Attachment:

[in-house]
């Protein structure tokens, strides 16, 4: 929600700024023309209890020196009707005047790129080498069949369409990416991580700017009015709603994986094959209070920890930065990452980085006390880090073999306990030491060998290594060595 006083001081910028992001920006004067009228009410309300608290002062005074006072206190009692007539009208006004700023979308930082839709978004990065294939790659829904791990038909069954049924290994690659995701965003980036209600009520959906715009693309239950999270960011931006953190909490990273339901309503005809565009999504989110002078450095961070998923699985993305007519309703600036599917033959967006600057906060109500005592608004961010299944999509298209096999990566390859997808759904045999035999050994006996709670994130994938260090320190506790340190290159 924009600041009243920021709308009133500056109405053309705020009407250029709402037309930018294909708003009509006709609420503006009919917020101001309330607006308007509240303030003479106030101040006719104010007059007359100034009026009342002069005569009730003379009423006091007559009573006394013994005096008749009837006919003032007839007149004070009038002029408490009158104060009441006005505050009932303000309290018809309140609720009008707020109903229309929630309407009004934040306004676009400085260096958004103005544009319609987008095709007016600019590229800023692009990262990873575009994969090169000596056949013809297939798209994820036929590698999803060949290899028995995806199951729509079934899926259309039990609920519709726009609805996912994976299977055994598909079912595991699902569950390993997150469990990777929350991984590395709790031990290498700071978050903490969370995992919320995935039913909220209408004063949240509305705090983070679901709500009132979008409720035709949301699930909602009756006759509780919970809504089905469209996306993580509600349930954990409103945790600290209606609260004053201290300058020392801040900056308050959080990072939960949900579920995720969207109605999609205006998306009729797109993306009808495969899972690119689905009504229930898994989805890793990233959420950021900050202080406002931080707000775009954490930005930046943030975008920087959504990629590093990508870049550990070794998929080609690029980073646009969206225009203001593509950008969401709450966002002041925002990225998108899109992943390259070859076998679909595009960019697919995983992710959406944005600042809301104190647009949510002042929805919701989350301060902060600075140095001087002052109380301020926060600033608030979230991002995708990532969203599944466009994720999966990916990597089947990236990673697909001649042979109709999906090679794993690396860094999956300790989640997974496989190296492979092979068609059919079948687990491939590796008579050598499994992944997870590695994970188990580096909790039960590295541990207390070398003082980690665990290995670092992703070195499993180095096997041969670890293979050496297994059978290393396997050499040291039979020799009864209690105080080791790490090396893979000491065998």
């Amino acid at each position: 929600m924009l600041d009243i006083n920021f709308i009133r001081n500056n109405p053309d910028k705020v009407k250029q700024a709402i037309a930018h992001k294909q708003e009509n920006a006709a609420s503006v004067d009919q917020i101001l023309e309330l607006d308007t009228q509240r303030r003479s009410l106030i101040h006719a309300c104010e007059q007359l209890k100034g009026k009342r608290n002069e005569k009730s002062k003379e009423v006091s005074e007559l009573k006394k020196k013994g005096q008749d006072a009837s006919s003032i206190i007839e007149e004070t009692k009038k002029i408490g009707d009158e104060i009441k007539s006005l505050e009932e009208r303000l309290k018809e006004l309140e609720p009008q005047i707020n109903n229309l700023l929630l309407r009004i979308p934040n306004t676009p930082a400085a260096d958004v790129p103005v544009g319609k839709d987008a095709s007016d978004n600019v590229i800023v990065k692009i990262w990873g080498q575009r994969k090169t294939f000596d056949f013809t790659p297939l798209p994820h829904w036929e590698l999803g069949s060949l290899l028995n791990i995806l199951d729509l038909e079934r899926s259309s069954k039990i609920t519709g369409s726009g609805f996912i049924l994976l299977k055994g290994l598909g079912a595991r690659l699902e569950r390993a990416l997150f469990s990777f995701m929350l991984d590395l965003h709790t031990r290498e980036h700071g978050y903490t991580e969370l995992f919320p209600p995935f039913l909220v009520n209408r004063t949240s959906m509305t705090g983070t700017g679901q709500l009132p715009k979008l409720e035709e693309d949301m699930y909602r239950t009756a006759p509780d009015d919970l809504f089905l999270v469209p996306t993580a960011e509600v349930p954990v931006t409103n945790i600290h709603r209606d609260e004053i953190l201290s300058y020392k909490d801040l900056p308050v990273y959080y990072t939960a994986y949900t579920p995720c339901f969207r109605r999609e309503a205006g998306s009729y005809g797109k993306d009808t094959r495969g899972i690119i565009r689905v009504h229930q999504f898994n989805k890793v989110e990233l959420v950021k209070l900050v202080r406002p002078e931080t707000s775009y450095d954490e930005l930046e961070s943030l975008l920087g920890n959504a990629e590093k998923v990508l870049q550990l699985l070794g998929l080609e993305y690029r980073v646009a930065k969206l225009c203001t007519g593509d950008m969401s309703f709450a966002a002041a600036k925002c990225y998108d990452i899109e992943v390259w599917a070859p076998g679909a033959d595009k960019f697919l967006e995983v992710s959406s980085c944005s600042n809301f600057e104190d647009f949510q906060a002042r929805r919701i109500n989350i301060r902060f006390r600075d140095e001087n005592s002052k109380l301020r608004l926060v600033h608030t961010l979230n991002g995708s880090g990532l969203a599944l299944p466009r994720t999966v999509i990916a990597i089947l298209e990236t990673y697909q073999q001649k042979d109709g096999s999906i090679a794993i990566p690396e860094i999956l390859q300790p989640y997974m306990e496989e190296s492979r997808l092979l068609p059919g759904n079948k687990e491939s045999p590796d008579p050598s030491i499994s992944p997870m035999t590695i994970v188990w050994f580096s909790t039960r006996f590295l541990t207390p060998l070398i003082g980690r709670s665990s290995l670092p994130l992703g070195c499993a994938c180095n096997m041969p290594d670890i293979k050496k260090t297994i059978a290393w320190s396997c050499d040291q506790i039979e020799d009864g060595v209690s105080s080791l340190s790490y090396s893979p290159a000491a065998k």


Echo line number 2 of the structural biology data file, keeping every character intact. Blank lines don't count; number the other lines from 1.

């Protein structure tokens, strides 16, 4: 929600700024023309209890020196009707005047790129080498069949369409990416991580700017009015709603994986094959209070920890930065990452980085006390880090073999306990030491060998290594060595 006083001081910028992001920006004067009228009410309300608290002062005074006072206190009692007539009208006004700023979308930082839709978004990065294939790659829904791990038909069954049924290994690659995701965003980036209600009520959906715009693309239950999270960011931006953190909490990273339901309503005809565009999504989110002078450095961070998923699985993305007519309703600036599917033959967006600057906060109500005592608004961010299944999509298209096999990566390859997808759904045999035999050994006996709670994130994938260090320190506790340190290159 924009600041009243920021709308009133500056109405053309705020009407250029709402037309930018294909708003009509006709609420503006009919917020101001309330607006308007509240303030003479106030101040006719104010007059007359100034009026009342002069005569009730003379009423006091007559009573006394013994005096008749009837006919003032007839007149004070009038002029408490009158104060009441006005505050009932303000309290018809309140609720009008707020109903229309929630309407009004934040306004676009400085260096958004103005544009319609987008095709007016600019590229800023692009990262990873575009994969090169000596056949013809297939798209994820036929590698999803060949290899028995995806199951729509079934899926259309039990609920519709726009609805996912994976299977055994598909079912595991699902569950390993997150469990990777929350991984590395709790031990290498700071978050903490969370995992919320995935039913909220209408004063949240509305705090983070679901709500009132979008409720035709949301699930909602009756006759509780919970809504089905469209996306993580509600349930954990409103945790600290209606609260004053201290300058020392801040900056308050959080990072939960949900579920995720969207109605999609205006998306009729797109993306009808495969899972690119689905009504229930898994989805890793990233959420950021900050202080406002931080707000775009954490930005930046943030975008920087959504990629590093990508870049550990070794998929080609690029980073646009969206225009203001593509950008969401709450966002002041925002990225998108899109992943390259070859076998679909595009960019697919995983992710959406944005600042809301104190647009949510002042929805919701989350301060902060600075140095001087002052109380301020926060600033608030979230991002995708990532969203599944466009994720999966990916990597089947990236990673697909001649042979109709999906090679794993690396860094999956300790989640997974496989190296492979092979068609059919079948687990491939590796008579050598499994992944997870590695994970188990580096909790039960590295541990207390070398003082980690665990290995670092992703070195499993180095096997041969670890293979050496297994059978290393396997050499040291039979020799009864209690105080080791790490090396893979000491065998």